Contact dermatitis caused by a new rubber compound detected in canvas shoes

Eva Hulstaert, Ola Bergendorff, Christina Persson, An Goossens, Liesbeth Gilissen, Malin Engfeldt, Magnus Bruze, Marie L. Schuttelaar, Joost M Meijer, Hilde Lapeere*

*Corresponding author for this work

Research output: Contribution to journalArticleAcademicpeer-review

8 Citations (Scopus)


Background. In 2015 and 2016, female patients in Flanders consulted a dermatologist because they developed skin lesions after wearing a specific brand of canvas shoes.

Objectives. To identify the culprit allergen in the shoes.

Methods. Eighteen young females aged 14-22 years presented with itching and erythematous to purple-coloured eczematous lesions on both feet. They were patch tested by 10 dermatologists with the European baseline series. Some patients underwent testing with additional series. Pieces of the shoe fabrics were tested in 11 of 18 patients. Chemical analysis of the shoe materials was performed. Finally, patients were tested with a thin-layer chromatogram of the shoe extracts and dilutions of the suspected rubber compound.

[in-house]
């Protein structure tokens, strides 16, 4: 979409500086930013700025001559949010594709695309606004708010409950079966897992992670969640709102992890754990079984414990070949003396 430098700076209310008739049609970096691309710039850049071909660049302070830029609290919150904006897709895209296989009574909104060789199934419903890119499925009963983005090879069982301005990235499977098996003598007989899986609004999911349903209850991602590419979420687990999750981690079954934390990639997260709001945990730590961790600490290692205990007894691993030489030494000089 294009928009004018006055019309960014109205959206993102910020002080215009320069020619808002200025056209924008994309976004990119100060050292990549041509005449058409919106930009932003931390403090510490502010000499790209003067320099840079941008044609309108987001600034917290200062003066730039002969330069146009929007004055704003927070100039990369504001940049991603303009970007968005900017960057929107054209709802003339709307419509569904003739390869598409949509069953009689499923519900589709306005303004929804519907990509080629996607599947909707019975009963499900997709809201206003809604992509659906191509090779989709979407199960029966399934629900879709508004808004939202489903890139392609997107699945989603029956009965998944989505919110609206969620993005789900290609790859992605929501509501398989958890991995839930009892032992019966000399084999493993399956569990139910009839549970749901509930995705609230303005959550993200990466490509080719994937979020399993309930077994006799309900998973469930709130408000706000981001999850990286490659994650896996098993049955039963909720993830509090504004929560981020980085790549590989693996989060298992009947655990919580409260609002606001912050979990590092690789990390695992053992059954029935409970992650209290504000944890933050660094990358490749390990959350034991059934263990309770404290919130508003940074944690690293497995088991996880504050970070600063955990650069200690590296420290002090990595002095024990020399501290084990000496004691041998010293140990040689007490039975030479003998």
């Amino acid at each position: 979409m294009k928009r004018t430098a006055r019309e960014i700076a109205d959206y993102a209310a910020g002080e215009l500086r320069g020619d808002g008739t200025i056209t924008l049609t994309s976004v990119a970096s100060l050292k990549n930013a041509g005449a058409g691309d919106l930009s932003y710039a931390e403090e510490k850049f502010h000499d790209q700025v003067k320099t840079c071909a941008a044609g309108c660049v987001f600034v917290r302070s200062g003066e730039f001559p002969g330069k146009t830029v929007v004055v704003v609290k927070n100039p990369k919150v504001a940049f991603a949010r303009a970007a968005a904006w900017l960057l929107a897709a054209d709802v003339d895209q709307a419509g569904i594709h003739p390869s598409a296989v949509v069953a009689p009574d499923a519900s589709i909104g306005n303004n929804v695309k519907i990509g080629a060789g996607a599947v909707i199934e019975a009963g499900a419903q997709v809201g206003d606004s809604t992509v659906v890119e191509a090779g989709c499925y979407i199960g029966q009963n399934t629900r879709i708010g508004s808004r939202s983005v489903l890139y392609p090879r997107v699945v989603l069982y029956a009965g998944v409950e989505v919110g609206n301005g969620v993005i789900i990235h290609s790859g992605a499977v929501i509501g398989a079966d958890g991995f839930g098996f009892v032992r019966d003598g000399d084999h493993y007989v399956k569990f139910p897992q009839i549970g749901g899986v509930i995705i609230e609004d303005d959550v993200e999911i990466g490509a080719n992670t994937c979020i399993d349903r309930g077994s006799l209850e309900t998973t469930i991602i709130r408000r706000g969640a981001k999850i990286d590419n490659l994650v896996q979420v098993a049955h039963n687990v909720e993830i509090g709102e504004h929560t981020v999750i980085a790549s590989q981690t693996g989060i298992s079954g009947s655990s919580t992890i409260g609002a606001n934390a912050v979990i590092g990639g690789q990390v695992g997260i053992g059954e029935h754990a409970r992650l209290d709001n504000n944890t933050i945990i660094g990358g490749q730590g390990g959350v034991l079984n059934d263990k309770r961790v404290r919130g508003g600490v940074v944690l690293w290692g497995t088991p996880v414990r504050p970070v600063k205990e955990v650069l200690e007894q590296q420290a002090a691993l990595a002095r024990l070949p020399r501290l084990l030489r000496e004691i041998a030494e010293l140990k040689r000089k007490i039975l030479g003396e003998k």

Results. All 18 patients showed positive reactions to thiuram mix. Ten of 11 patients reacted to a piece of shoe fabric. Chemical analysis showed the presence of dimethylthiocarbamylbenzothiazole sulfide (DMTBS). No thiurams were detected. Four patients tested with the chromatogram developed positive reactions to DMTBS. Positive reactions to low concentrations were observed in the 4 patients tested with a DMTBS dilution series; one patient reacted to 0.00001% in acetone.

Conclusions. DMTBS, the culprit allergen, is a component formed during rubber vulcanization that probably cross-reacts with the thiuram mix.

Original languageEnglish
Pages (from-to)12-17
Number of pages6
Issue number1
Early online date2017
Publication statusPublished - Jan-2018


  • allergic contact dermatitis
  • CAS no. 3432-25-5
  • chemical analysis
  • degradation
  • dimethylthiocarbamylbenzothiazole sulfide
  • rubber chemicals
  • shoes
  • thin-layer chromatogram
  • thiuram derivatives
  • vulcanization

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